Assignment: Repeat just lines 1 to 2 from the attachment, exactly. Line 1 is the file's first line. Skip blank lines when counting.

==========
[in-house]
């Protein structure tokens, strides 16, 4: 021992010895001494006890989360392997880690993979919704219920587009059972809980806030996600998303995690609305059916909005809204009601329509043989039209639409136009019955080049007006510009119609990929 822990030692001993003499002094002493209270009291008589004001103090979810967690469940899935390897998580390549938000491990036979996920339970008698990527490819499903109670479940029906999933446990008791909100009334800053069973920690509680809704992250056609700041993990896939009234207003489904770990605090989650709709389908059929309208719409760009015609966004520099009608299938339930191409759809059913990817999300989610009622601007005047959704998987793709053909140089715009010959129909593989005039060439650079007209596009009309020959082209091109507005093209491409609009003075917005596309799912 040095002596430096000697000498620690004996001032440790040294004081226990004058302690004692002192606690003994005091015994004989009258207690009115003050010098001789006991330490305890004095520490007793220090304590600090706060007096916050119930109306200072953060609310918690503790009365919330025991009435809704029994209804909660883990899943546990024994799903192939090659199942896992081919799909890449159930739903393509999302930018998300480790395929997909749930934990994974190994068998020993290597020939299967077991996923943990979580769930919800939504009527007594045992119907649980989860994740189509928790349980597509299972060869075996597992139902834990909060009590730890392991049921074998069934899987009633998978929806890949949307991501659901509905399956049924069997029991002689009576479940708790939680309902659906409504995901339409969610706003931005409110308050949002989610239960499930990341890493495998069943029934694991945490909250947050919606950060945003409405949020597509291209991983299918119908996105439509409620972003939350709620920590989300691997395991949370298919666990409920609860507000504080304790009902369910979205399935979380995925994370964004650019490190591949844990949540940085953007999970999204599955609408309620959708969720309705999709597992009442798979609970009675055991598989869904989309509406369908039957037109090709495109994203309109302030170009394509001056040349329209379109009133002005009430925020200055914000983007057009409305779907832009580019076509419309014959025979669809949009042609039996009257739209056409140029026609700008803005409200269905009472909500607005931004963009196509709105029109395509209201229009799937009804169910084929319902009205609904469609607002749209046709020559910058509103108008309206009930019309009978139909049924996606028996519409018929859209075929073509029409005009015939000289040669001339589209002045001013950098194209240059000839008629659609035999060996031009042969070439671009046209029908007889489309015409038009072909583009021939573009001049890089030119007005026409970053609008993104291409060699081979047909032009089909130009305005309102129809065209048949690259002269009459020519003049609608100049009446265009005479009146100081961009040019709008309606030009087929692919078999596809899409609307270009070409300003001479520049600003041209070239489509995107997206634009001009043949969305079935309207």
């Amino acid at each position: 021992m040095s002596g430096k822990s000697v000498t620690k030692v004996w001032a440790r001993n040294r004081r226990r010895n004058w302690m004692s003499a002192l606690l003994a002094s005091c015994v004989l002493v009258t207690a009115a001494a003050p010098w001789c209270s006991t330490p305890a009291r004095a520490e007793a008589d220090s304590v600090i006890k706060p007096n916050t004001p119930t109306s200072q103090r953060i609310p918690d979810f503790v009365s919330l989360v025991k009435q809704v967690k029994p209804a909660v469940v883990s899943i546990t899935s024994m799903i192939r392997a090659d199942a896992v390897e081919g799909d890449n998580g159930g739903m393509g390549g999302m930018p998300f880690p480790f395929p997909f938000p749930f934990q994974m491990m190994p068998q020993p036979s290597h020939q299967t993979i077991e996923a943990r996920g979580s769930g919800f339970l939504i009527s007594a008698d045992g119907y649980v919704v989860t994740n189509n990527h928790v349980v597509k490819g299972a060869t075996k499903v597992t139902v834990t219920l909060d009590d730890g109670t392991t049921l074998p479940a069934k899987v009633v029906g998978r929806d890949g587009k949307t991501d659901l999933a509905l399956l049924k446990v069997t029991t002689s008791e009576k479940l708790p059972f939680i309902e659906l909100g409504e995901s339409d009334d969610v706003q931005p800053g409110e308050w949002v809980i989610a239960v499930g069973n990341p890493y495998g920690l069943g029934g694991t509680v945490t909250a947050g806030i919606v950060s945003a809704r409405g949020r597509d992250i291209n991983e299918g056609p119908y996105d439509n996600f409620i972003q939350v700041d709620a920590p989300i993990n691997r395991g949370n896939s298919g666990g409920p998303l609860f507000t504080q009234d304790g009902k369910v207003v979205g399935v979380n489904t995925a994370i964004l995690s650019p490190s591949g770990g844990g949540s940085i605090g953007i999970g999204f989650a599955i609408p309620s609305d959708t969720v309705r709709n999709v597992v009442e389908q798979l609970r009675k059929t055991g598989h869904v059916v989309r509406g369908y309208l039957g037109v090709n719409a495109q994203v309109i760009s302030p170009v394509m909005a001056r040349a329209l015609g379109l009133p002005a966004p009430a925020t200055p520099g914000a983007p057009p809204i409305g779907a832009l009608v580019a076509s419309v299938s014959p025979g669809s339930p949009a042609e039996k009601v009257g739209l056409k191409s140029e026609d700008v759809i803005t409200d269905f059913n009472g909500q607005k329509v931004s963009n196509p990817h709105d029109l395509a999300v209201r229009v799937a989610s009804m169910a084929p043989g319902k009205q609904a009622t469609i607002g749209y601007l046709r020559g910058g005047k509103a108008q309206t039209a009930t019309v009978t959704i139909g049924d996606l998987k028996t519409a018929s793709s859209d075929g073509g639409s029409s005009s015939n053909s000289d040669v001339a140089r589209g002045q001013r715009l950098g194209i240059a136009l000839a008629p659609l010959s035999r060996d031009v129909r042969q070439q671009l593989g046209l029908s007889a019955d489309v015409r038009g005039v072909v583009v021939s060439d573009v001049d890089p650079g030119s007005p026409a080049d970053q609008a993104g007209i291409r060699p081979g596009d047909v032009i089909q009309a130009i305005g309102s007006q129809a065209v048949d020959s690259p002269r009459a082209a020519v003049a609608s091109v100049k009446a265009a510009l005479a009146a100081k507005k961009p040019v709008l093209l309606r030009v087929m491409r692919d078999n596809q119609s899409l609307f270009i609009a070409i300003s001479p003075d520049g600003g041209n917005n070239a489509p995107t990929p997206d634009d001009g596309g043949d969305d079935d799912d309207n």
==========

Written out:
[in-house]
């Protein structure tokens, strides 16, 4: 021992010895001494006890989360392997880690993979919704219920587009059972809980806030996600998303995690609305059916909005809204009601329509043989039209639409136009019955080049007006510009119609990929 822990030692001993003499002094002493209270009291008589004001103090979810967690469940899935390897998580390549938000491990036979996920339970008698990527490819499903109670479940029906999933446990008791909100009334800053069973920690509680809704992250056609700041993990896939009234207003489904770990605090989650709709389908059929309208719409760009015609966004520099009608299938339930191409759809059913990817999300989610009622601007005047959704998987793709053909140089715009010959129909593989005039060439650079007209596009009309020959082209091109507005093209491409609009003075917005596309799912 040095002596430096000697000498620690004996001032440790040294004081226990004058302690004692002192606690003994005091015994004989009258207690009115003050010098001789006991330490305890004095520490007793220090304590600090706060007096916050119930109306200072953060609310918690503790009365919330025991009435809704029994209804909660883990899943546990024994799903192939090659199942896992081919799909890449159930739903393509999302930018998300480790395929997909749930934990994974190994068998020993290597020939299967077991996923943990979580769930919800939504009527007594045992119907649980989860994740189509928790349980597509299972060869075996597992139902834990909060009590730890392991049921074998069934899987009633998978929806890949949307991501659901509905399956049924069997029991002689009576479940708790939680309902659906409504995901339409969610706003931005409110308050949002989610239960499930990341890493495998069943029934694991945490909250947050919606950060945003409405949020597509291209991983299918119908996105439509409620972003939350709620920590989300691997395991949370298919666990409920609860507000504080304790009902369910979205399935979380995925994370964004650019490190591949844990949540940085953007999970999204599955609408309620959708969720309705999709597992009442798979609970009675055991598989869904989309509406369908039957037109090709495109994203309109302030170009394509001056040349329209379109009133002005009430925020200055914000983007057009409305779907832009580019076509419309014959025979669809949009042609039996009257739209056409140029026609700008803005409200269905009472909500607005931004963009196509709105029109395509209201229009799937009804169910084929319902009205609904469609607002749209046709020559910058509103108008309206009930019309009978139909049924996606028996519409018929859209075929073509029409005009015939000289040669001339589209002045001013950098194209240059000839008629659609035999060996031009042969070439671009046209029908007889489309015409038009072909583009021939573009001049890089030119007005026409970053609008993104291409060699081979047909032009089909130009305005309102129809065209048949690259002269009459020519003049609608100049009446265009005479009146100081961009040019709008309606030009087929692919078999596809899409609307270009070409300003001479520049600003041209070239489509995107997206634009001009043949969305079935309207």